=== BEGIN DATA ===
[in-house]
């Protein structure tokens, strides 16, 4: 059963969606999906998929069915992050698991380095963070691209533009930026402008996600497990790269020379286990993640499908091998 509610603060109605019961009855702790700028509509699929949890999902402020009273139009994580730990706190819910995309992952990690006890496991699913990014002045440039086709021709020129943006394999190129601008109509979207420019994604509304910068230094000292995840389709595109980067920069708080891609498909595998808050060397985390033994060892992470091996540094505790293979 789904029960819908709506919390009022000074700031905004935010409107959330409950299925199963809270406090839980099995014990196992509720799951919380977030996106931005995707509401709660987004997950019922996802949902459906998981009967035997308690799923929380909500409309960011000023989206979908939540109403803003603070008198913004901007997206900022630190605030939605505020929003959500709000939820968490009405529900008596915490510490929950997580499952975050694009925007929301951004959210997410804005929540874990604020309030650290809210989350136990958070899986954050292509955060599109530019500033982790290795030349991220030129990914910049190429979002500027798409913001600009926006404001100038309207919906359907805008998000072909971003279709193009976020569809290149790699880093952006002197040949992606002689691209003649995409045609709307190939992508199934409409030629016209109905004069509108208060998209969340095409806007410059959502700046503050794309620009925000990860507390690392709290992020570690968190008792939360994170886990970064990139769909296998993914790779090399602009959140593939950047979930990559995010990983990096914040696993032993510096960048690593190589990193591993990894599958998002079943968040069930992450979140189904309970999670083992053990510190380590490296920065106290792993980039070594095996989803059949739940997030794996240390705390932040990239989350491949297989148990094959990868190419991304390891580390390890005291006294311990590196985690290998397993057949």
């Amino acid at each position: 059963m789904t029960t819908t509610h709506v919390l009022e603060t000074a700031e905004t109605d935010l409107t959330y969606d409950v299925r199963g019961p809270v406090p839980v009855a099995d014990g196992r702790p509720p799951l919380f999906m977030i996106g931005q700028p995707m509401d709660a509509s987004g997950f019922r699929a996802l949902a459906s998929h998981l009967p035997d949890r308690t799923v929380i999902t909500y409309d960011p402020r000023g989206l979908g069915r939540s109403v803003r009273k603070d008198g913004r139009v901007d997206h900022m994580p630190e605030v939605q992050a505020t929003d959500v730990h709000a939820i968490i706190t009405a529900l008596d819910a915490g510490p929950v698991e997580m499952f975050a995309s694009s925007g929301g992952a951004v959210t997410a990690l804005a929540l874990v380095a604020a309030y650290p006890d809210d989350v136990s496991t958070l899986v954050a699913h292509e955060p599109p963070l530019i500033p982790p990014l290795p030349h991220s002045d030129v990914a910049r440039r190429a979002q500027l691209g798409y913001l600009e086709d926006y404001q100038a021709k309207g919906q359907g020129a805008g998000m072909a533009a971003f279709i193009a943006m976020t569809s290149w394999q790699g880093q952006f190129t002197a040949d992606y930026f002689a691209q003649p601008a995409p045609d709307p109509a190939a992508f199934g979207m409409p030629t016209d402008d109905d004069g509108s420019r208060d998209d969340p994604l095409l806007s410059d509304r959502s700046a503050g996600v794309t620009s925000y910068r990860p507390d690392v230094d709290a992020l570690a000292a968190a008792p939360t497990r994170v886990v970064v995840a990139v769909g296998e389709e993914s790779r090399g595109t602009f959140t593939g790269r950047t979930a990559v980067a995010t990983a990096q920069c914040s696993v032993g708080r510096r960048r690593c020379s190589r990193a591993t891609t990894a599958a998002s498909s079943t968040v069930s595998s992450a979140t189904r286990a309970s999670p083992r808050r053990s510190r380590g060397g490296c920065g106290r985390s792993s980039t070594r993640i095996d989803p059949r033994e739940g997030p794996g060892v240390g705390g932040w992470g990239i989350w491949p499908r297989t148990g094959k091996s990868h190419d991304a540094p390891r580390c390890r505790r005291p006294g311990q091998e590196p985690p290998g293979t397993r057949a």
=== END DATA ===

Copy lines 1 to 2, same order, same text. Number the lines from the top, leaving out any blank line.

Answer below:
[in-house]
């Protein structure tokens, strides 16, 4: 059963969606999906998929069915992050698991380095963070691209533009930026402008996600497990790269020379286990993640499908091998 509610603060109605019961009855702790700028509509699929949890999902402020009273139009994580730990706190819910995309992952990690006890496991699913990014002045440039086709021709020129943006394999190129601008109509979207420019994604509304910068230094000292995840389709595109980067920069708080891609498909595998808050060397985390033994060892992470091996540094505790293979 789904029960819908709506919390009022000074700031905004935010409107959330409950299925199963809270406090839980099995014990196992509720799951919380977030996106931005995707509401709660987004997950019922996802949902459906998981009967035997308690799923929380909500409309960011000023989206979908939540109403803003603070008198913004901007997206900022630190605030939605505020929003959500709000939820968490009405529900008596915490510490929950997580499952975050694009925007929301951004959210997410804005929540874990604020309030650290809210989350136990958070899986954050292509955060599109530019500033982790290795030349991220030129990914910049190429979002500027798409913001600009926006404001100038309207919906359907805008998000072909971003279709193009976020569809290149790699880093952006002197040949992606002689691209003649995409045609709307190939992508199934409409030629016209109905004069509108208060998209969340095409806007410059959502700046503050794309620009925000990860507390690392709290992020570690968190008792939360994170886990970064990139769909296998993914790779090399602009959140593939950047979930990559995010990983990096914040696993032993510096960048690593190589990193591993990894599958998002079943968040069930992450979140189904309970999670083992053990510190380590490296920065106290792993980039070594095996989803059949739940997030794996240390705390932040990239989350491949297989148990094959990868190419991304390891580390390890005291006294311990590196985690290998397993057949």